Like his classic puzzle cube of rotating red, yellow, blue, green, orange and white squares, Ernö Rubik’s well-ordered world now requires solution.
Now 72, the Hungarian former professor of architecture wears a slightly faded blue polo shirt and sandals, and has chosen a place partly in the shadows.
Though he retired 12 years ago, he still reads, researches and invents. But these days one thing visibly affects him: the danger of losing intellectual ownership of his great invention.
His Rubik’s Cube might be the world’s top-selling toy of all time, but this fall the European Court of Justice will decide whether it has a legitimate trademark.
A clear “no” came this spring from the Advocate General, whose summation often decides the outcome in legal proceedings. If that stands, Mr. Rubik could be deprived of his life’s work.
“It’s not the business that is important to me,” said the inventor, who considers himself both an artist and designer. “But when you’ve created something that you really like, then you care about your creation.”
If the court rules against him, anyone could copy the brightly colored cube design, including the German-based Simba Dickie toy group, which initiated the trademark lawsuit.
Mr. Rubik created the cube in 1974. At that time, he was teaching at the College of Art and Design in Budapest and wanted to help his students think in spatial terms.
When he held the first wooden prototype, he knew he had achieved something significant. But he could not even imagine how significant.
Since then it has had sales of more than 400 million and is now widely considered the most successful toy of all time. Mr. Rubik estimates one in seven people worldwide have played with it at one time or other.
When he invented it, Hungary was behind the Iron Curtain and part of the Soviet-dominated Eastern Bloc.
The puzzle toy — originally called “Büvös kocka” or Magic Cube — was produced in a small factory. There was no advertising in Hungary’s planned economy, but the number of fans quickly increased.
“Many cubes made their way to the West,” Mr. Rubik recalled. “Hungarian mathematicians took it to conferences throughout the world.”
Hungarian travelers, who were only allowed to take a limited amount of cash out of the country, soon found that the 3D puzzles brought a high price in the West. “At that time, the cubes were hard currency,” said Mr. Rubik.
In 1980, Ideal Toy Co. in the United States acquired the rights for the Western world. They marketed it under the inventor’s name, and the Rubik’s Cube became a sensation.
Ideal assumed it would sell 1 million cubes. “Instead,” said Mr. Rubik, “100 million were sold in the first three years.”
The inventor, in the meantime, was allowed to leave the Eastern Bloc for the first time, to travel to a toy fair in New York.
Many people had the same experience as Mr. Rubik, who initially needed an entire month to solve the puzzle by rotating colored squares to their original positions on the cube. A solution requires that each of the six surfaces is a solid color – either all blue, red, orange, yellow, green or white squares.
Today, quick solutions are only a click away and thousands of explanatory films can be called up on YouTube, and recently Rubik’s Cube has enjoyed a revival. In the United States, for example, children’s and science museums feature “Beyond Rubik’s Cube” exhibits and “speedcubing” competitions.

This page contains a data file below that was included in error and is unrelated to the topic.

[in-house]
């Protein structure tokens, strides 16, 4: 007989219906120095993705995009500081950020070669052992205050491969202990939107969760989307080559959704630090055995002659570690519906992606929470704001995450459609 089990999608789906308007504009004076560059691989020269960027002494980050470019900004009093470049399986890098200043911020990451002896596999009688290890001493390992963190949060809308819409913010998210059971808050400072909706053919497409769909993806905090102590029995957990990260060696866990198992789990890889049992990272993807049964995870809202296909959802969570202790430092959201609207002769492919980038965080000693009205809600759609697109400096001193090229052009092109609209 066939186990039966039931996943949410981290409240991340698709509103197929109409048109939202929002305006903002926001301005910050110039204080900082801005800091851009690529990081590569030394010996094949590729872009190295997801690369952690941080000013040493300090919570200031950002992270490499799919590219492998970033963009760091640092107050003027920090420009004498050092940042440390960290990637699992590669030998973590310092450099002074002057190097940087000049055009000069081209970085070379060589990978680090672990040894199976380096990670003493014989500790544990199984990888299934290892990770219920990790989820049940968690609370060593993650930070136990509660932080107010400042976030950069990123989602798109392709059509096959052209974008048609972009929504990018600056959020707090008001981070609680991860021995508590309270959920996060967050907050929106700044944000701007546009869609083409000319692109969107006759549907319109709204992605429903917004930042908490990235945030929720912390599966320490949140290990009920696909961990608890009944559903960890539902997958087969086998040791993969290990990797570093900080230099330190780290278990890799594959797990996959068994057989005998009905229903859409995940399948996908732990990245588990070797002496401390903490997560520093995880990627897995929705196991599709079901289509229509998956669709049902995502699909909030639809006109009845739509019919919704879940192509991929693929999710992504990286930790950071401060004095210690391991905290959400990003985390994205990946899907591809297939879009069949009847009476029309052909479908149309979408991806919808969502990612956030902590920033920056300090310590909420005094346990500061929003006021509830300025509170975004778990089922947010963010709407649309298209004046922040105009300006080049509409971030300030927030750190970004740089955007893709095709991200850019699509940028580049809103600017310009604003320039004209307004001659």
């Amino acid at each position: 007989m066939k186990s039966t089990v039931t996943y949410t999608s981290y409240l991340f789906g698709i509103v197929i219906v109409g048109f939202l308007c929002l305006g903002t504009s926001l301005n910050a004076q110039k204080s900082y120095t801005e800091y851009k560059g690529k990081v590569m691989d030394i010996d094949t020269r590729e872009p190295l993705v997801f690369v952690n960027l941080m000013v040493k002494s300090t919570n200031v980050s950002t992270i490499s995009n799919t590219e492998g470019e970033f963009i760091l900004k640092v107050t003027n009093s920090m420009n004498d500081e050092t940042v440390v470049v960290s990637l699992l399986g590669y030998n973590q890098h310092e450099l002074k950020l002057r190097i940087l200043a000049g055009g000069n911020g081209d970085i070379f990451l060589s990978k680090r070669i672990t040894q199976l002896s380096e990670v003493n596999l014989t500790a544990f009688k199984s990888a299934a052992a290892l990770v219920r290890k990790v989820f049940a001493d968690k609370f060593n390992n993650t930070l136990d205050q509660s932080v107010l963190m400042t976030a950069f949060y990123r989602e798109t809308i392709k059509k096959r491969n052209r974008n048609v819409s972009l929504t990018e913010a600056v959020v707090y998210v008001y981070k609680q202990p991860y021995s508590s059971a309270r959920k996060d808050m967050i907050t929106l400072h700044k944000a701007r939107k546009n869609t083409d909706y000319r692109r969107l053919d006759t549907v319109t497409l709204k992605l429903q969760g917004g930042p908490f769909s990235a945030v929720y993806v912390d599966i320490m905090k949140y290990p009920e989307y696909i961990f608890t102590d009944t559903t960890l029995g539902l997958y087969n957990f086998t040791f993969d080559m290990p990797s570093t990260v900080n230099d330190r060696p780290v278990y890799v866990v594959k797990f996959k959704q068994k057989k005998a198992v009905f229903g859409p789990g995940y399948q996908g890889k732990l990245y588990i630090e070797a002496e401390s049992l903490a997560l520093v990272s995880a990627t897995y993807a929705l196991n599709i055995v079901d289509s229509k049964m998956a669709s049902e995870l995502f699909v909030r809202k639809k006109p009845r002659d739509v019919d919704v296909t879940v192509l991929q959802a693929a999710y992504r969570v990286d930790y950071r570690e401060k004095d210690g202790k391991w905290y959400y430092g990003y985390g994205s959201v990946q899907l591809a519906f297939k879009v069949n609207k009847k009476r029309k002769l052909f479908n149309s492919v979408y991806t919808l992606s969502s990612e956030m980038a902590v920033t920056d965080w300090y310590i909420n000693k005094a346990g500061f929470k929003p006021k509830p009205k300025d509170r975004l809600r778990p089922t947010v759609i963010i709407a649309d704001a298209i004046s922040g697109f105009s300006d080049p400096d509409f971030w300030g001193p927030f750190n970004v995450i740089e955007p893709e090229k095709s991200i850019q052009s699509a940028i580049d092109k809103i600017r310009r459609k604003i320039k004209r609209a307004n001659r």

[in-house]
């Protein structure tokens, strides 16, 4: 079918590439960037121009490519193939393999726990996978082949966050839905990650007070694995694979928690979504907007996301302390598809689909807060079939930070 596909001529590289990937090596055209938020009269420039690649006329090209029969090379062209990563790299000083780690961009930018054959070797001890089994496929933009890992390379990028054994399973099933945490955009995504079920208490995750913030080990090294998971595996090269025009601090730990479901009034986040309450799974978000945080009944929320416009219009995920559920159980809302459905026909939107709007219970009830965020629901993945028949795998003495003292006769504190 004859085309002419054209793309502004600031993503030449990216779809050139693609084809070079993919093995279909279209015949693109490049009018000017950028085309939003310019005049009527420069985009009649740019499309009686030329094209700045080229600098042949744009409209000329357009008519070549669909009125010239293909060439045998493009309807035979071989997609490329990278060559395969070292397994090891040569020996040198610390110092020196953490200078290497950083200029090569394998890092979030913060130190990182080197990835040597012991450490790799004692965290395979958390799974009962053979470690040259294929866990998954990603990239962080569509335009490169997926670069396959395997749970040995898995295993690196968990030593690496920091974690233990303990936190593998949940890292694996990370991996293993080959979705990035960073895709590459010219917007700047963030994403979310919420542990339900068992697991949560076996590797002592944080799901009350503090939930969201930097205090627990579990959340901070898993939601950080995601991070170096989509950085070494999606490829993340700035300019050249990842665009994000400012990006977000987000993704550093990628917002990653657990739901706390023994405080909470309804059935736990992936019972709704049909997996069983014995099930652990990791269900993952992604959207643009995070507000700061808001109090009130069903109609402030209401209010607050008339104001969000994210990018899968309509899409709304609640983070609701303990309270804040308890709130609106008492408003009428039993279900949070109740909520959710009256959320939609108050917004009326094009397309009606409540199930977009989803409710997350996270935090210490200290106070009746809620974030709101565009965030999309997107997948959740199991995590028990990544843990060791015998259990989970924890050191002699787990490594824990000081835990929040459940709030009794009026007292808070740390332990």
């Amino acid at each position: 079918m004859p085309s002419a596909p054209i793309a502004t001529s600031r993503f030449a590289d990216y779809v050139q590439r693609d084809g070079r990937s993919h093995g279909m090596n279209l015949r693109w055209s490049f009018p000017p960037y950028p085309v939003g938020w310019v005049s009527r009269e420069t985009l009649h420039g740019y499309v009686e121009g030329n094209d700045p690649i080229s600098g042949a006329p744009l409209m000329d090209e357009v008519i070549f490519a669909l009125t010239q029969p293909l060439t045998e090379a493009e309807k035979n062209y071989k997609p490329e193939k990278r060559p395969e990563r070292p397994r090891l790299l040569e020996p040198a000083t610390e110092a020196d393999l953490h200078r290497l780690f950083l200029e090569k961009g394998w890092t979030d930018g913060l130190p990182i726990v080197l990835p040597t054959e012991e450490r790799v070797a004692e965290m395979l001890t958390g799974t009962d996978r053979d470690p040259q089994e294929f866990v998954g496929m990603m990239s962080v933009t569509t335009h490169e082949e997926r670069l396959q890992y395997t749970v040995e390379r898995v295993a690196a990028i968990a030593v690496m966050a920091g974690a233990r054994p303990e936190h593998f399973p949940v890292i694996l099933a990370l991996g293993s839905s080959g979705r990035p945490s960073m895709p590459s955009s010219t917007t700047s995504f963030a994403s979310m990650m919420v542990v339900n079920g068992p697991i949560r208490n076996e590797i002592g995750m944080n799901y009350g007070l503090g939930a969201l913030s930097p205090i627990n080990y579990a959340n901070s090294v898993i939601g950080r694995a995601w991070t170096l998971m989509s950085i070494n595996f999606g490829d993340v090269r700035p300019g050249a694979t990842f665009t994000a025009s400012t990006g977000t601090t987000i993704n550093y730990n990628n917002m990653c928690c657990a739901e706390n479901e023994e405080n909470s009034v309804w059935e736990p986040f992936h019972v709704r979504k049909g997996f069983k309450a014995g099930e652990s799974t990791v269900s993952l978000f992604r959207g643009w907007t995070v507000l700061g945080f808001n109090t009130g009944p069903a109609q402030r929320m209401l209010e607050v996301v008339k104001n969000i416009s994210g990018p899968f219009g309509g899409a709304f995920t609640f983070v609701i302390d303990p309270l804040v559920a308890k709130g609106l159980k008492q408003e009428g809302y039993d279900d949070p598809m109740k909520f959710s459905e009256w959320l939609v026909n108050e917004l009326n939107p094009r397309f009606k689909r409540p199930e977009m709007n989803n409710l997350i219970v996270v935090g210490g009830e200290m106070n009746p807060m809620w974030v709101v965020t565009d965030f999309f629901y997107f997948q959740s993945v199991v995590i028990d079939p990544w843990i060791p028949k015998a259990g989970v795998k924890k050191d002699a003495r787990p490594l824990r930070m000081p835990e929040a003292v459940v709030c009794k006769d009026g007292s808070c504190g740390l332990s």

Every two years, the Rubik’s Cube world championship is held. Last year, there were some 5,000 competitions, in which some participants sorted out the pattern blindfolded or with their feet.
The inventor attributes the renewed interest to nostalgia: “Because the 80s are ‘in’ again,” he explained.
But it might also be that children who grew up with the internet are discovering the fascination of actually holding a physical game. Pop singer Justin Bieber, for instance, is said to be able to solve the puzzle in 83 seconds.
This year, sales figures will most likely be the highest in 35 years, said Rubik Brand Ltd., the company founded three years ago and headed by Mr. Rubik.
The cube is not only a toy, but also a design icon; since 1982, it has been on display at the Museum of Modern Art in New York. That unmistakable design is the subject of the legal dispute initiated by Europe’s patent monitors. The patent for the cube has expired, but in 1999 Mr. Rubik registered it as a trademark.
Since the end of the 1980s, three-dimensional forms can be protected in the European Union, but with restrictions. If a form is necessary for achieving a technical result, then no trademark can be awarded.
This is the argument of the Simba Dickie Group. Since 2006, the German toy company has been working its way up the judicial hierarchy trying to have Mr. Rubik’s trademark declared invalid.
If the toy maker’s logic is ultimately approved, Mr. Rubik’s lawyers believe the decision will impact many industries.
“Many three-dimensional trademarks would come under pressure,” said Nick Kounupias, an expert for intellectual property.
For instance, the Hermès handbag, known as the Birkin Bag, might no longer be protected because its buckles fulfill a function.
When he talks about the dispute, Mr. Rubik likes to quote Irish playwright Oscar Wilde, who called imitation the “sincerest form of flattery.”
But it is clear from his demeanor that Mr. Rubik would prefer not to have to concern himself with the issue of intellectual property. He’d much rather invent something new.
This article first appeared in the business weekly, WirtschaftsWoche, as sister publication of Handelsblatt. To contact the author: email@example.com